Defense Not The Problem In Loss

The new look Arizona Cardinals fell flat on their face in their first chance to establish themselves as a legitimate contender for the NFC West title. In a game after which they could have said "we've arrived" the Cards instead, squandered away practically every chance they had against the defending NFC Champion Seattle Seahawks.

As if the Cardinals needed any obstacles to overcome early in the game, because defeating the division champs on their home field wasn't hard enough, the Cards gave up two touchdowns in the first ten minutes.

            Scores by Shawn Alexander and Darrell Jackson jump-started a Seattle offense that managed only 3 field goals last week against the Detroit Lions and the stage was set for another lackluster outing by the Cards in a division game that absolutely refused to way live up to the shoot-out that Cards fans expected.

Alexander got into the end zone early and showed Arizona fans what a real rushing attack looks like when he ran off tackle for 2 yards to cap off an 80 yard drive that made the Cards D-line look more like blocking dummies than actual defensive lineman. Alexander only rushed for 89 yards on 26 carries, a 3.4-yard avg., but while the Cards did a decent job of containing him, they had no answer for the rest of the Seattle rushing attack. Mack Strong carried three times for 30 yards and Maurice Morris, 25 yards on 4 attempts caught a befuddled Cardinal defense off guard multiple times during the game.

            The Cardinals continued to showcase their all or nothing style of defense in Seattle, sacking Hasselbeck three times but also giving up big plays when coverage broke down. On the first play of the game from scrimmage, Cards DT Darnell Dockett sacked Hasselbeck for a 10 yard loss, two plays later it was third-and-12, and rather than capitalizing on a good situation, defensive back Robert Tate allowed Darrell Jackson to gain 47-yards on high school level seam route. While the Cardinals defense was absent and made to keep guessing, the offense poses the greatest concern for a team that's success is pre-empted by their ability to put up points in a hurry.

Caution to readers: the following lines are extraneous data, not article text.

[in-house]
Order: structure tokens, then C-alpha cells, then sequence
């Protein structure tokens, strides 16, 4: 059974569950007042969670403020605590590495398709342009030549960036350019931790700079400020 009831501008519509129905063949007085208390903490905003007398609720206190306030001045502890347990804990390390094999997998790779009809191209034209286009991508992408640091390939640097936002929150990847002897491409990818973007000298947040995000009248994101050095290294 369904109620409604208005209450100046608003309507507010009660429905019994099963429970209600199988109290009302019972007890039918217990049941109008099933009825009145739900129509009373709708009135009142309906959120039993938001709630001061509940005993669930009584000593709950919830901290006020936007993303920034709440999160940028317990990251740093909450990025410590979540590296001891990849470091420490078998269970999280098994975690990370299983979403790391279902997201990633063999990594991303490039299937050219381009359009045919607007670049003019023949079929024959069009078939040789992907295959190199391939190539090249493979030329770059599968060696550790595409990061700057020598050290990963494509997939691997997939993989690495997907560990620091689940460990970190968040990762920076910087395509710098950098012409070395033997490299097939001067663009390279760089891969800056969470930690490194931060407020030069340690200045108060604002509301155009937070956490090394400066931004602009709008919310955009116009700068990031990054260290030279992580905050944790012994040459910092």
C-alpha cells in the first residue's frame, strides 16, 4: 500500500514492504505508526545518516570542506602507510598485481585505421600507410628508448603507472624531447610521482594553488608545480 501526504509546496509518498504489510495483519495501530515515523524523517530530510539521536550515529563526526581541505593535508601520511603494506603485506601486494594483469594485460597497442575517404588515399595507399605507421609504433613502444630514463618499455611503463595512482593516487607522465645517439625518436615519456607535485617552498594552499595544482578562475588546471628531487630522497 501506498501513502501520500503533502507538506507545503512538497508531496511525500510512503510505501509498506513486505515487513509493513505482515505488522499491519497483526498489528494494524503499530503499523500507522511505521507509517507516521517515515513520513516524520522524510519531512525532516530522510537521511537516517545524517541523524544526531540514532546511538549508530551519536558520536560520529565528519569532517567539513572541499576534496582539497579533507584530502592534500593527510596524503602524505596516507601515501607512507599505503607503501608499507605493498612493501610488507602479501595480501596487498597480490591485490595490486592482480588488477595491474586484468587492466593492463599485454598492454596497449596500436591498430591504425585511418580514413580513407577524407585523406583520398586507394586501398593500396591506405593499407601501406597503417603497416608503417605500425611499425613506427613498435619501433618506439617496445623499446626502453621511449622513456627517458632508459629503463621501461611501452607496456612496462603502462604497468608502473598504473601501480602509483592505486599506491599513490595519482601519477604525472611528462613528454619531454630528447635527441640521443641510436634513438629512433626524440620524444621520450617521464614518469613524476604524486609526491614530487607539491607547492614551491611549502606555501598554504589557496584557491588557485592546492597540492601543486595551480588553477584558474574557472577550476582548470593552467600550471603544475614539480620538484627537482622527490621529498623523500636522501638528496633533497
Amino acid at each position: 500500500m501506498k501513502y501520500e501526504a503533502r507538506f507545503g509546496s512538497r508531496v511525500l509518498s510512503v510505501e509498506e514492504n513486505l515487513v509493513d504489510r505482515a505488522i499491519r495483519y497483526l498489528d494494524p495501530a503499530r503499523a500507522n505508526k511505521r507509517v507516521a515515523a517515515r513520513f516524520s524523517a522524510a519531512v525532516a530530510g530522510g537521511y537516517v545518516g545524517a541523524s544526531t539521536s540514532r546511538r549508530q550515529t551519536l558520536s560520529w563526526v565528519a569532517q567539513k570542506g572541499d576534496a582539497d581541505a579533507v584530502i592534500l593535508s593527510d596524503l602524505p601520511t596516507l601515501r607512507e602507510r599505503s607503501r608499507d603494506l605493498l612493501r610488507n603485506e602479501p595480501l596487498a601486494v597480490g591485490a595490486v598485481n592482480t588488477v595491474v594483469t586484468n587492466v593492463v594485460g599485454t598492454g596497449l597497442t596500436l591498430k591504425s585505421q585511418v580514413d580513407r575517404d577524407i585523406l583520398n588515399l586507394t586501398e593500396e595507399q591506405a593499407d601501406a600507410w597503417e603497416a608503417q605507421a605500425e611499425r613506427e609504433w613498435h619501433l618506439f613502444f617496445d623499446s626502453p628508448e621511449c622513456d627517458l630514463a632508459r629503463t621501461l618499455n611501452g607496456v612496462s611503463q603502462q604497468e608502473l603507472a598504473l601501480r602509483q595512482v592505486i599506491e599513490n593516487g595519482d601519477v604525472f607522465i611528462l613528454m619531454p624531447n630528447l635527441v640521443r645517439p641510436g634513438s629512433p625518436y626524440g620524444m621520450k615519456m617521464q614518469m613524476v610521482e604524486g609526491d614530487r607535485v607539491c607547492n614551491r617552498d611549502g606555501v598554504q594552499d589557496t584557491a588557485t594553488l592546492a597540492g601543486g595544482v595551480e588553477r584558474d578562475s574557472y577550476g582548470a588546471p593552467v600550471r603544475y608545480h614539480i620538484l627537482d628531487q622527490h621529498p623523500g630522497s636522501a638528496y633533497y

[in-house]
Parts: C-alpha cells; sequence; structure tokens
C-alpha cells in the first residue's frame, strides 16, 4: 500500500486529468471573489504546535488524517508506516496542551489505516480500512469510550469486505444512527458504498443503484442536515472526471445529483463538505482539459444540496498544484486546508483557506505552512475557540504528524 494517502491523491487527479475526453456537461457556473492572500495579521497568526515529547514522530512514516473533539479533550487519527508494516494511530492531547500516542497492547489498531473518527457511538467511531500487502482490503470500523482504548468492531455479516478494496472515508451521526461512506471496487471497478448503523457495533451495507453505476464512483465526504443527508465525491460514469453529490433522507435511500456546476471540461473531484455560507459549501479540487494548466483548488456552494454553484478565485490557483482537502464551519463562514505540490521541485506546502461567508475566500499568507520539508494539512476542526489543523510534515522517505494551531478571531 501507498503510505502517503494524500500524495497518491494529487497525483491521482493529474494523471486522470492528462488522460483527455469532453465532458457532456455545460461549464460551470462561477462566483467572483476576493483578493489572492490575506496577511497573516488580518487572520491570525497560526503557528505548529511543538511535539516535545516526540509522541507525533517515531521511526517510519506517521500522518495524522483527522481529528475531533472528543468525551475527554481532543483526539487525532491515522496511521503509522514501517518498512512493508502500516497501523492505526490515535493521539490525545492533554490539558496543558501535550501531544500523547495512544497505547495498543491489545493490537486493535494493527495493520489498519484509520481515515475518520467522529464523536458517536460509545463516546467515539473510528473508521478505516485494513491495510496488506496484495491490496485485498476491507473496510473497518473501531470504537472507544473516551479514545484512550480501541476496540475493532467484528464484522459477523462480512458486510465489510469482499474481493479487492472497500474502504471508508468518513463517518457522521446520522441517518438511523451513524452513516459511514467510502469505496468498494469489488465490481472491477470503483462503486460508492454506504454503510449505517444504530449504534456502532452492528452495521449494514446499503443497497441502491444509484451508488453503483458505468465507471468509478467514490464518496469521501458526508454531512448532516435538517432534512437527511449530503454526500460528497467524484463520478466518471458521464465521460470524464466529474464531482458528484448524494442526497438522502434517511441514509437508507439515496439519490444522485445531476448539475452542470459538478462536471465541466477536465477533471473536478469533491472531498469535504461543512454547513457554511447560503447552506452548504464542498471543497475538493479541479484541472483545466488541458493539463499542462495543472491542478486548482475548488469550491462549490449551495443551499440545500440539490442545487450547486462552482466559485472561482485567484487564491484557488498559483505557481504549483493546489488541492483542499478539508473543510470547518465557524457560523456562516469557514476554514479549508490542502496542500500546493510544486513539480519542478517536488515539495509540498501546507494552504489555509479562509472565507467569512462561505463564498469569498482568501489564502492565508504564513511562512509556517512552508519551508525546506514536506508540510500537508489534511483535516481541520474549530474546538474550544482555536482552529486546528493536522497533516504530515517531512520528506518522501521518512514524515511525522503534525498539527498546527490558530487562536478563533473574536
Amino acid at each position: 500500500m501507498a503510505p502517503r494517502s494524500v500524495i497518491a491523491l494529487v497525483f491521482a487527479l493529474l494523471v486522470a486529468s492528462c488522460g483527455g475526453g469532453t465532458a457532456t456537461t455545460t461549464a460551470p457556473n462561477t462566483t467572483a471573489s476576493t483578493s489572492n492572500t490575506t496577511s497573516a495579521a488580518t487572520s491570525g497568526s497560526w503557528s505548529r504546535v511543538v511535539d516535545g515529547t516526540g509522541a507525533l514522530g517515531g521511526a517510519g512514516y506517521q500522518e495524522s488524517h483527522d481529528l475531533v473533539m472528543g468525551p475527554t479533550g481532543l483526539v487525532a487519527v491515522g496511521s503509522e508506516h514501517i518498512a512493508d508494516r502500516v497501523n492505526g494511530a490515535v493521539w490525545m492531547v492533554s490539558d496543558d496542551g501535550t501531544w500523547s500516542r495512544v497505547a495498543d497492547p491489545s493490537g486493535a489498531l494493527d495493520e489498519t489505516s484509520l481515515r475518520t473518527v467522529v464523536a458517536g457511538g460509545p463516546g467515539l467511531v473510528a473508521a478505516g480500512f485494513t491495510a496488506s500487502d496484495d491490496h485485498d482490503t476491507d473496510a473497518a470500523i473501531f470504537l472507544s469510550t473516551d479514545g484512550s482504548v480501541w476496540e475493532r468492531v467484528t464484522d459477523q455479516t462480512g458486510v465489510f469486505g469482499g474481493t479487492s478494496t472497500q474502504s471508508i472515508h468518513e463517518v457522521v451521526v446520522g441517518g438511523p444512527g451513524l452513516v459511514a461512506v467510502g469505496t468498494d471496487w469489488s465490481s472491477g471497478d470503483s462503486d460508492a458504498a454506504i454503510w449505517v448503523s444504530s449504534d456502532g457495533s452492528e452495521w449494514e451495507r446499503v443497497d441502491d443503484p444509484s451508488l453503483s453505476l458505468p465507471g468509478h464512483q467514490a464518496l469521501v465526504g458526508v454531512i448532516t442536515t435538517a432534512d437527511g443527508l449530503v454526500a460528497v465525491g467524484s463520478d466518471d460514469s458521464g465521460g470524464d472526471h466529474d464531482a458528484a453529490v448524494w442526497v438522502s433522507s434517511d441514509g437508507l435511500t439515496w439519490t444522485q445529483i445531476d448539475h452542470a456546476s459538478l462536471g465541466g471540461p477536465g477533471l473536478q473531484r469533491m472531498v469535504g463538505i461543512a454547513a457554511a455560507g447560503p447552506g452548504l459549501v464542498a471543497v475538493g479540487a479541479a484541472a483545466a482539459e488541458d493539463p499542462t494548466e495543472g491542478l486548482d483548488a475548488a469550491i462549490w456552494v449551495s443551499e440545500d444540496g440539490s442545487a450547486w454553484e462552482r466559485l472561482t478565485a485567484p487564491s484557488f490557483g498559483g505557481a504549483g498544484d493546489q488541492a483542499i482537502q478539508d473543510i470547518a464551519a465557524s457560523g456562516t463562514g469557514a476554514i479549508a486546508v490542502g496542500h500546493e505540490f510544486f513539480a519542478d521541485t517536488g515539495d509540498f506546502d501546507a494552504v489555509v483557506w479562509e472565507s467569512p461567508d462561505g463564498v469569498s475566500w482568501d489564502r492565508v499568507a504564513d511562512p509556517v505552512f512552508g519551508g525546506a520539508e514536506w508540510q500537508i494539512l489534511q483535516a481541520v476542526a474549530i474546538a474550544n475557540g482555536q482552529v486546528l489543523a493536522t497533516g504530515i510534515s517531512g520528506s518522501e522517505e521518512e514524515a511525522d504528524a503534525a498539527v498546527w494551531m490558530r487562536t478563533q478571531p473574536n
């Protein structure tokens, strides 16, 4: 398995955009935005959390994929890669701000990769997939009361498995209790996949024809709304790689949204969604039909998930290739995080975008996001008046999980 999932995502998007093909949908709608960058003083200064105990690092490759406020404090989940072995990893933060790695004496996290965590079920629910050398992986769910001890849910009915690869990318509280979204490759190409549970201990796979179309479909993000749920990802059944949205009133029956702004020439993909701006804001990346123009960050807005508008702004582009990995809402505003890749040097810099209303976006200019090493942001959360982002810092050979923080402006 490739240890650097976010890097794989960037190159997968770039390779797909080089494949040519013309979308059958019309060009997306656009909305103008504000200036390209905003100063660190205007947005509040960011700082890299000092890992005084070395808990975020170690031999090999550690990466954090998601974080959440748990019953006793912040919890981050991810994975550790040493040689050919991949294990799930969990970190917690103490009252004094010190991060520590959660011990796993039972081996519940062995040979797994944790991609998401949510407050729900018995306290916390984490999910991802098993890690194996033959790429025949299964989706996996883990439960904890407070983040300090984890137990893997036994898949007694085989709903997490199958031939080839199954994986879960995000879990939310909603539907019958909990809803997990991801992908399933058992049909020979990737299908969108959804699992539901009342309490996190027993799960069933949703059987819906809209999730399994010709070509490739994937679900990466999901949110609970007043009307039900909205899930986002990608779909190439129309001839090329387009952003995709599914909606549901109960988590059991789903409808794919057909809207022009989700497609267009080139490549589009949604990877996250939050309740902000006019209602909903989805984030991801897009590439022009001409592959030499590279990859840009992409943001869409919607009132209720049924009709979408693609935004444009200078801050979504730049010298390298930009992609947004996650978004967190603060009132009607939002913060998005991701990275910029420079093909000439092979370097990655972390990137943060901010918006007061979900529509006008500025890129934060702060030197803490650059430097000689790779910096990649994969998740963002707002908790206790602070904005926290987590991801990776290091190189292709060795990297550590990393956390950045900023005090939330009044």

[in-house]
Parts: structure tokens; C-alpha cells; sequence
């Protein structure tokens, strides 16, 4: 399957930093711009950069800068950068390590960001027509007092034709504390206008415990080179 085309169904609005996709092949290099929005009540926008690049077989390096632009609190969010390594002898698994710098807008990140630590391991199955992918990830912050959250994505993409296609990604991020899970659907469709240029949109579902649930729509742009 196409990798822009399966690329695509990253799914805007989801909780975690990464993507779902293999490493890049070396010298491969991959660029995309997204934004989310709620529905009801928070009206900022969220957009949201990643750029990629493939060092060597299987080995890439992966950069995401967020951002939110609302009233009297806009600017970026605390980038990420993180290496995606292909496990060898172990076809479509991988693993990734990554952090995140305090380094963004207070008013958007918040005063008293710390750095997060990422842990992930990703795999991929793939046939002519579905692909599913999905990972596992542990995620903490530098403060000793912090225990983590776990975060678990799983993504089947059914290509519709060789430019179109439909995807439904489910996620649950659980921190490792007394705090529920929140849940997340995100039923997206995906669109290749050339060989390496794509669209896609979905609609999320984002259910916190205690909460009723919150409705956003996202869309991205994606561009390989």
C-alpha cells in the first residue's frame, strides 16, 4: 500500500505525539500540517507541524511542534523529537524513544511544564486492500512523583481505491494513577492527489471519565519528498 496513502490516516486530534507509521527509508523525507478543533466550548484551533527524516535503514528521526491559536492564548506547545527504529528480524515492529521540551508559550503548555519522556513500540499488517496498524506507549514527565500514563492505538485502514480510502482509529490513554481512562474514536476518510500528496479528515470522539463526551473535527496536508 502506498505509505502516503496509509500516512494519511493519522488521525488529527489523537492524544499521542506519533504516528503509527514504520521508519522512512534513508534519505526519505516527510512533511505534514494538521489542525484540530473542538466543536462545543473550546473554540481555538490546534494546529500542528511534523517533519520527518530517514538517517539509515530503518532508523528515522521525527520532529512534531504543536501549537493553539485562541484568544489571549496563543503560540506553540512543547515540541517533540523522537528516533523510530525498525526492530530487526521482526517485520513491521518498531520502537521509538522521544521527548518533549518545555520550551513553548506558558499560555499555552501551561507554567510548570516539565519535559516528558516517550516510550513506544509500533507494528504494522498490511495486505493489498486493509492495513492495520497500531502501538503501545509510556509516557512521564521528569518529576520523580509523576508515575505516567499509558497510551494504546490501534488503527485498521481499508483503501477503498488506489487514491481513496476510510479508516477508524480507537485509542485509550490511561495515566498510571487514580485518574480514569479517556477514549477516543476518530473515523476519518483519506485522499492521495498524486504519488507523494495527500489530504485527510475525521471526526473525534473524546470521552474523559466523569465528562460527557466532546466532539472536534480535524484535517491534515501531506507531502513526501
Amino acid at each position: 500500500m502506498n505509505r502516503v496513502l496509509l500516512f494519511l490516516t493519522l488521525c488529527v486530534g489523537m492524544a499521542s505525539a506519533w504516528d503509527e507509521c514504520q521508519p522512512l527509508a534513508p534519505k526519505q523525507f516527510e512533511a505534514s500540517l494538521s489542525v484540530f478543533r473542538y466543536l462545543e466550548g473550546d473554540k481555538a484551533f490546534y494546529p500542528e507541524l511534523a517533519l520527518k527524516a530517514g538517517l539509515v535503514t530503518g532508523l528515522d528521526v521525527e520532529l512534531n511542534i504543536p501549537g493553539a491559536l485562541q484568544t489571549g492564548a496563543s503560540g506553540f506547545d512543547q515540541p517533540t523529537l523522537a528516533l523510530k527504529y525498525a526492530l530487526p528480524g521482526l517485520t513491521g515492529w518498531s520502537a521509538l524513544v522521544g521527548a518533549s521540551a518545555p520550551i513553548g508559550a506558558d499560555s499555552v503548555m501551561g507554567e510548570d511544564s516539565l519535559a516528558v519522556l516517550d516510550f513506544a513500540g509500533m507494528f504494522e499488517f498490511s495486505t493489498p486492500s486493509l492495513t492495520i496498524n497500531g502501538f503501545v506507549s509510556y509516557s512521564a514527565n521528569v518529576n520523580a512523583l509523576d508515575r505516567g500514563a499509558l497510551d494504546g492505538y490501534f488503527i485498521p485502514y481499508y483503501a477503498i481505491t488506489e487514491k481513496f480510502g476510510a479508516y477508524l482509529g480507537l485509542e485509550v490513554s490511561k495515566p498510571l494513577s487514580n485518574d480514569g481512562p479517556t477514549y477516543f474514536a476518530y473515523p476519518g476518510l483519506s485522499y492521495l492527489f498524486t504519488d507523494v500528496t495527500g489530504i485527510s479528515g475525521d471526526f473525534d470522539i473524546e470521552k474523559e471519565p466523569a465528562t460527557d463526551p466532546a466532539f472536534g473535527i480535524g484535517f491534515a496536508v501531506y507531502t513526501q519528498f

For the second week in a row Edgerrin James was held under 100-yards and the passing game looked good only when the game was already lost. With no holes to run through James was stifled and only gained 64-yards on 18 carries, his long run was for 14-yards in the 3rd quarter that was immediately followed by a Leonard Davis false start penalty that the Cards couldn't recover from, leading to a Scott Player punt.

            Kurt Warner: 24/38 completions for 231-yards with 1 td and 1 interception, was sacked five times on the day and was under constant pressure. The only touchdown he had came with just under 12 minutes remaining, once the game was for all purposes out of reach, when he found a streaking Bryant Johnson down the middle of the field for 40-yards. But rather than follow up the score with another scoring drive after a Hasselbeck interception, Adam Bergen fumbled the ball and any hope of a Cardinals comeback.

            In the game that was supposed to be the measuring stick for the Cardinals they came up short, very short. The list of problems is long and they need to address every aspect of their game, with the exception of stellar punter Scott Player. They better hurry too, because the St. Louis Rams get into town in seven days and if they perform in Glendale, the way they did in Seattle, then there's going to be another bird besides the Cards taking up residence in the Valley, the boo-birds.

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